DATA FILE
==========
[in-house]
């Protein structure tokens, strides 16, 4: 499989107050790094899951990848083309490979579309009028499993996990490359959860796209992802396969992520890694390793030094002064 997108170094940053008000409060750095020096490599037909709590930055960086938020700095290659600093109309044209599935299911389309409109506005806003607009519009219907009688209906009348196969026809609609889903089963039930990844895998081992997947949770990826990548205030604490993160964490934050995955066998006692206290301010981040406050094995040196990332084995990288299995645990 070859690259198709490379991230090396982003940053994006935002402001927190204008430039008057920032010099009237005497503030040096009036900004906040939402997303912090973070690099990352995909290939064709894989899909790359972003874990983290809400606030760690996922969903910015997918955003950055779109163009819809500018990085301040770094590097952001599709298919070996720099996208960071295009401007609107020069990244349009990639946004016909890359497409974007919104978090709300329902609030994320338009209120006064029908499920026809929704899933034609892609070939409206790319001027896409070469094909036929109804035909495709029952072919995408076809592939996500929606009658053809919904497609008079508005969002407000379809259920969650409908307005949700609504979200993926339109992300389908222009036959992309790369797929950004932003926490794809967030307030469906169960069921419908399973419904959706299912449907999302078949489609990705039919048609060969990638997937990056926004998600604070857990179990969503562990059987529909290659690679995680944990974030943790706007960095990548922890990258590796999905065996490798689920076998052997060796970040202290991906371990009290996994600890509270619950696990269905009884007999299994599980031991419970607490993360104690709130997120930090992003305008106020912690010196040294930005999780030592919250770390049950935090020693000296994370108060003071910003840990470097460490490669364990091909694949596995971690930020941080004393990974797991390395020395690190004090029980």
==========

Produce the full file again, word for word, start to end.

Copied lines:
[in-house]
């Protein structure tokens, strides 16, 4: 499989107050790094899951990848083309490979579309009028499993996990490359959860796209992802396969992520890694390793030094002064 997108170094940053008000409060750095020096490599037909709590930055960086938020700095290659600093109309044209599935299911389309409109506005806003607009519009219907009688209906009348196969026809609609889903089963039930990844895998081992997947949770990826990548205030604490993160964490934050995955066998006692206290301010981040406050094995040196990332084995990288299995645990 070859690259198709490379991230090396982003940053994006935002402001927190204008430039008057920032010099009237005497503030040096009036900004906040939402997303912090973070690099990352995909290939064709894989899909790359972003874990983290809400606030760690996922969903910015997918955003950055779109163009819809500018990085301040770094590097952001599709298919070996720099996208960071295009401007609107020069990244349009990639946004016909890359497409974007919104978090709300329902609030994320338009209120006064029908499920026809929704899933034609892609070939409206790319001027896409070469094909036929109804035909495709029952072919995408076809592939996500929606009658053809919904497609008079508005969002407000379809259920969650409908307005949700609504979200993926339109992300389908222009036959992309790369797929950004932003926490794809967030307030469906169960069921419908399973419904959706299912449907999302078949489609990705039919048609060969990638997937990056926004998600604070857990179990969503562990059987529909290659690679995680944990974030943790706007960095990548922890990258590796999905065996490798689920076998052997060796970040202290991906371990009290996994600890509270619950696990269905009884007999299994599980031991419970607490993360104690709130997120930090992003305008106020912690010196040294930005999780030592919250770390049950935090020693000296994370108060003071910003840990470097460490490669364990091909694949596995971690930020941080004393990974797991390395020395690190004090029980």